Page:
Twitter disclosed that it mistakenly removed a number of accounts sharing details about Russian military activity Wednesday, as the nation’s aggressive posture toward neighboring Ukraine threatens to tip into a full-scale invasion.
Bellingcat researcher Aric Toler called attention to the mistaken account suspensions early Wednesday after Twitter user @667_mancer was taken offline. An open source intelligence or “OSINT” account that recently debunked the Russian government’s claims of an attack by Ukraine was also suspended around the same time, as was a French language account sharing images and other data out of the region.
While some Twitter users claimed that the handful of OSINT account suspensions in rapid succession was a result of mass reporting, the company weighed in Wednesday to admit fault.
“We’ve been proactively monitoring for emerging narratives that are violative of our policies, and, in this instance, we took enforcement action on a number of accounts in error,” the company explained in a statement provided to TechCrunch, “We’re expeditiously reviewing these actions and have already proactively reinstated access to a number of affected accounts.”
The company added that reports suggesting that the accounts had been suspended due to “a coordinated bot campaign” or “mass reporting” were not accurate. In a tweet, Twitter Head of Site Integrity Yoel Roth explained that Twitter’s human moderation team made the mistake in its efforts to proactively detect and remove misleadingly altered photos and videos — a common and potentially dangerous form of misinformation known as “manipulated media.”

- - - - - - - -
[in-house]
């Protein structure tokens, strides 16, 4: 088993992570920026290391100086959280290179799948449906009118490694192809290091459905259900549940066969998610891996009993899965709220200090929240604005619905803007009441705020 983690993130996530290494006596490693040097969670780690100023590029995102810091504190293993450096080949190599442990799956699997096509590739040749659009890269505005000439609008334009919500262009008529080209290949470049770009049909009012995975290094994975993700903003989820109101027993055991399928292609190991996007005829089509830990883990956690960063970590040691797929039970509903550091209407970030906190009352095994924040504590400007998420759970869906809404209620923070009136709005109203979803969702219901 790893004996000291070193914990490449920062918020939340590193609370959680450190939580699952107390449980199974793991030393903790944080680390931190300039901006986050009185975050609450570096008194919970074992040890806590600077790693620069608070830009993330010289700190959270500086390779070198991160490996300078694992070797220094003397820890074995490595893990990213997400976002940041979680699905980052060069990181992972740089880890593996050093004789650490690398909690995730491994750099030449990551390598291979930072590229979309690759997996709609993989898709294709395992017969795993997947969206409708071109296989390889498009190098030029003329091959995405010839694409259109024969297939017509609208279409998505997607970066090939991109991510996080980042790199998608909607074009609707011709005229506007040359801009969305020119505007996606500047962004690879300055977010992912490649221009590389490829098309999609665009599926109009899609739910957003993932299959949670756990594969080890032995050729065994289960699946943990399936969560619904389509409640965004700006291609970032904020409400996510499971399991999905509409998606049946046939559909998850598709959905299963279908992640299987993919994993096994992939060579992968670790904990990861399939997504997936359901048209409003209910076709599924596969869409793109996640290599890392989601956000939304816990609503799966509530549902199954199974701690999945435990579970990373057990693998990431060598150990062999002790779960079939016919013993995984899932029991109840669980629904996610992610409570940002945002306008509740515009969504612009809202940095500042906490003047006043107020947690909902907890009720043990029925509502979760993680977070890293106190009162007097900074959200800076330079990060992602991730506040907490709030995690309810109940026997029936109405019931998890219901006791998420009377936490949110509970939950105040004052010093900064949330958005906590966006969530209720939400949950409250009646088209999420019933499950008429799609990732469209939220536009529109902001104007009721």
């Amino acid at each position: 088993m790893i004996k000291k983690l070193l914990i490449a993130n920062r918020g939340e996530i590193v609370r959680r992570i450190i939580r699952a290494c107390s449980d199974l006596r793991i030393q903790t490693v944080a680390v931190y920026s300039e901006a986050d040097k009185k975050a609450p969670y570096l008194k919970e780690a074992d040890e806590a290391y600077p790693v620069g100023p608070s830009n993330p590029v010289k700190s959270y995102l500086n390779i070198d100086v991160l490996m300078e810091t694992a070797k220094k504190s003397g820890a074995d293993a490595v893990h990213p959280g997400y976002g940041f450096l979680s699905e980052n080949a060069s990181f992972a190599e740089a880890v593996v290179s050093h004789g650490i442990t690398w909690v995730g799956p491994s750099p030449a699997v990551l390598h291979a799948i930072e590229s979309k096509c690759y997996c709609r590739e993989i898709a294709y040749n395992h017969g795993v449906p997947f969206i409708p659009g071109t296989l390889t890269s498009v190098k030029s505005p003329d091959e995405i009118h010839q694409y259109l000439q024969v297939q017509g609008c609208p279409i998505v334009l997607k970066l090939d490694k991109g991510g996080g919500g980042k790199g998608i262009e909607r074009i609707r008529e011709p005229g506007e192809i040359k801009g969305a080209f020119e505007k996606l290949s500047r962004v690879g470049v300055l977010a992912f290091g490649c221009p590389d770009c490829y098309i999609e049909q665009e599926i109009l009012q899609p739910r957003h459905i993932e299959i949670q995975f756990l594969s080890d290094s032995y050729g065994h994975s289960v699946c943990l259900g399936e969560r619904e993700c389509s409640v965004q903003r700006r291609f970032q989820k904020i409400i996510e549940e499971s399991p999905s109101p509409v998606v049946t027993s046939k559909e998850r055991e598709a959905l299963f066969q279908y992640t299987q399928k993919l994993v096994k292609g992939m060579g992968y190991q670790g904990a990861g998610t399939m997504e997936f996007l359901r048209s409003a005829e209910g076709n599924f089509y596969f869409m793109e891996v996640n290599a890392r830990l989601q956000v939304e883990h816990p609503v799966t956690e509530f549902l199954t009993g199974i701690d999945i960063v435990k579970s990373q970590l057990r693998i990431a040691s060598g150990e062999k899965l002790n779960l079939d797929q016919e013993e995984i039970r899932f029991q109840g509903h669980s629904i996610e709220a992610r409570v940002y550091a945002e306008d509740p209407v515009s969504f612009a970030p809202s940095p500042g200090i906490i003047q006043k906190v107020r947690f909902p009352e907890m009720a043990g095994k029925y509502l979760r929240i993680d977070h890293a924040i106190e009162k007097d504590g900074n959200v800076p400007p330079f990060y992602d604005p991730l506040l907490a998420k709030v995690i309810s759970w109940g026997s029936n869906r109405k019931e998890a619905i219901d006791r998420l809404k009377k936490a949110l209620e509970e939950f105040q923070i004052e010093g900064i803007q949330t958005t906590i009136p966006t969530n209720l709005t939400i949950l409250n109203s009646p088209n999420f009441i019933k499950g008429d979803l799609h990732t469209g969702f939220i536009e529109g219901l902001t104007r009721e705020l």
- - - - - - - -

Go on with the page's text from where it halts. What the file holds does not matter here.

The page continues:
OSINT analysts and other misinformation researchers often share altered photos and videos in the course of debunking them and the prevalence of Russian propaganda misrepresenting the situation in Ukraine has presented many such opportunities, from an exploded car with mysteriously swapped plates to Putin’s misleadingly-timed security council meetings.
OSINT emerged in the last decade as a critical tool for documenting conflict and debunking misinformation in real-time. While that kind of data collection previously would have required high-level resources, the proliferation of social media and readily available satellite imagery makes it possible for online OSINT groups to track what governments are doing around the world in real-time.
Bellingcat, the best-known organization doing OSINT work, has investigated everything from the assassination attempt against Russian anti-corruption figure Alexei Navalny to the attack on Malaysia Airlines Flight 17.